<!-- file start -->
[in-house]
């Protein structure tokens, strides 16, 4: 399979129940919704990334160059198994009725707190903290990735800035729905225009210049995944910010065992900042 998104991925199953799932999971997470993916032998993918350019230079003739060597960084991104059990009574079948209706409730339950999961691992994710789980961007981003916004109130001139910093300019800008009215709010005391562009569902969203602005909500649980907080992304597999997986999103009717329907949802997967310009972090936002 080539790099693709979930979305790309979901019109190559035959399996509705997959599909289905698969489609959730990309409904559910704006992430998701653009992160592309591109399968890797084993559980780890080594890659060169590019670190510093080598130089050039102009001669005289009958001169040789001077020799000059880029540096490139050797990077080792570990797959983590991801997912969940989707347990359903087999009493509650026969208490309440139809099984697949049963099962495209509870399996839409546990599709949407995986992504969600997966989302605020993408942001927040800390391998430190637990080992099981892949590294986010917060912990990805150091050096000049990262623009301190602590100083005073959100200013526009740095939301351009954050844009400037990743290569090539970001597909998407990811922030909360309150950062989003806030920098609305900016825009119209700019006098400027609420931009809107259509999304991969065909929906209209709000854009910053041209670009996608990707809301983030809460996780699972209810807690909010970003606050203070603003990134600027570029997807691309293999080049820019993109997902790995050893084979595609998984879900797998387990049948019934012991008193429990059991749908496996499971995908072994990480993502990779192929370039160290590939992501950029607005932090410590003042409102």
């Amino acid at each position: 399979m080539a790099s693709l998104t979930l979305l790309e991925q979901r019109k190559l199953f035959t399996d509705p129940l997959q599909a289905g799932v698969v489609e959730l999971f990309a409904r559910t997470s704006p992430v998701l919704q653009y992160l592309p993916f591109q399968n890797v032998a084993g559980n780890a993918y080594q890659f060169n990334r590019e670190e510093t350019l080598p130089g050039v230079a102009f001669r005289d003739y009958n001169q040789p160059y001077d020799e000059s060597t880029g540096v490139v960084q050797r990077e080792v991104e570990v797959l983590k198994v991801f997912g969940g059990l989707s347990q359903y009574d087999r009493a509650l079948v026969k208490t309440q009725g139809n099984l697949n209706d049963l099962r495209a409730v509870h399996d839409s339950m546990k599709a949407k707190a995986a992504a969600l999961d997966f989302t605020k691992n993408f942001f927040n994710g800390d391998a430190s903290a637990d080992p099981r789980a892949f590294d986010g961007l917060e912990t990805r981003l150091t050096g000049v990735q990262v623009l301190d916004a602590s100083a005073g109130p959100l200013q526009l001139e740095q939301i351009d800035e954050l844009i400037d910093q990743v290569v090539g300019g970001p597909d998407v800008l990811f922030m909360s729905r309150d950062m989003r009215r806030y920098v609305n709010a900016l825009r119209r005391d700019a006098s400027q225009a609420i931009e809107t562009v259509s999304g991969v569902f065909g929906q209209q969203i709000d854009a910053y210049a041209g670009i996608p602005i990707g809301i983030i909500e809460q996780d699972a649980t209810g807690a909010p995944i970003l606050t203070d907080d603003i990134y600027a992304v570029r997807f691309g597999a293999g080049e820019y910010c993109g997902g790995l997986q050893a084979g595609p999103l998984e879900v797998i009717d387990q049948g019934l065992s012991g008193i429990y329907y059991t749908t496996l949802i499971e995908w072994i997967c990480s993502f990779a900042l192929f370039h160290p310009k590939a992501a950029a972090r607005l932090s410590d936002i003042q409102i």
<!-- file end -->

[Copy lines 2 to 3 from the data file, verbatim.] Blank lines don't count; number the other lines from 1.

């Protein structure tokens, strides 16, 4: 399979129940919704990334160059198994009725707190903290990735800035729905225009210049995944910010065992900042 998104991925199953799932999971997470993916032998993918350019230079003739060597960084991104059990009574079948209706409730339950999961691992994710789980961007981003916004109130001139910093300019800008009215709010005391562009569902969203602005909500649980907080992304597999997986999103009717329907949802997967310009972090936002 080539790099693709979930979305790309979901019109190559035959399996509705997959599909289905698969489609959730990309409904559910704006992430998701653009992160592309591109399968890797084993559980780890080594890659060169590019670190510093080598130089050039102009001669005289009958001169040789001077020799000059880029540096490139050797990077080792570990797959983590991801997912969940989707347990359903087999009493509650026969208490309440139809099984697949049963099962495209509870399996839409546990599709949407995986992504969600997966989302605020993408942001927040800390391998430190637990080992099981892949590294986010917060912990990805150091050096000049990262623009301190602590100083005073959100200013526009740095939301351009954050844009400037990743290569090539970001597909998407990811922030909360309150950062989003806030920098609305900016825009119209700019006098400027609420931009809107259509999304991969065909929906209209709000854009910053041209670009996608990707809301983030809460996780699972209810807690909010970003606050203070603003990134600027570029997807691309293999080049820019993109997902790995050893084979595609998984879900797998387990049948019934012991008193429990059991749908496996499971995908072994990480993502990779192929370039160290590939992501950029607005932090410590003042409102």
């Amino acid at each position: 399979m080539a790099s693709l998104t979930l979305l790309e991925q979901r019109k190559l199953f035959t399996d509705p129940l997959q599909a289905g799932v698969v489609e959730l999971f990309a409904r559910t997470s704006p992430v998701l919704q653009y992160l592309p993916f591109q399968n890797v032998a084993g559980n780890a993918y080594q890659f060169n990334r590019e670190e510093t350019l080598p130089g050039v230079a102009f001669r005289d003739y009958n001169q040789p160059y001077d020799e000059s060597t880029g540096v490139v960084q050797r990077e080792v991104e570990v797959l983590k198994v991801f997912g969940g059990l989707s347990q359903y009574d087999r009493a509650l079948v026969k208490t309440q009725g139809n099984l697949n209706d049963l099962r495209a409730v509870h399996d839409s339950m546990k599709a949407k707190a995986a992504a969600l999961d997966f989302t605020k691992n993408f942001f927040n994710g800390d391998a430190s903290a637990d080992p099981r789980a892949f590294d986010g961007l917060e912990t990805r981003l150091t050096g000049v990735q990262v623009l301190d916004a602590s100083a005073g109130p959100l200013q526009l001139e740095q939301i351009d800035e954050l844009i400037d910093q990743v290569v090539g300019g970001p597909d998407v800008l990811f922030m909360s729905r309150d950062m989003r009215r806030y920098v609305n709010a900016l825009r119209r005391d700019a006098s400027q225009a609420i931009e809107t562009v259509s999304g991969v569902f065909g929906q209209q969203i709000d854009a910053y210049a041209g670009i996608p602005i990707g809301i983030i909500e809460q996780d699972a649980t209810g807690a909010p995944i970003l606050t203070d907080d603003i990134y600027a992304v570029r997807f691309g597999a293999g080049e820019y910010c993109g997902g790995l997986q050893a084979g595609p999103l998984e879900v797998i009717d387990q049948g019934l065992s012991g008193i429990y329907y059991t749908t496996l949802i499971e995908w072994i997967c990480s993502f990779a900042l192929f370039h160290p310009k590939a992501a950029a972090r607005l932090s410590d936002i003042q409102i």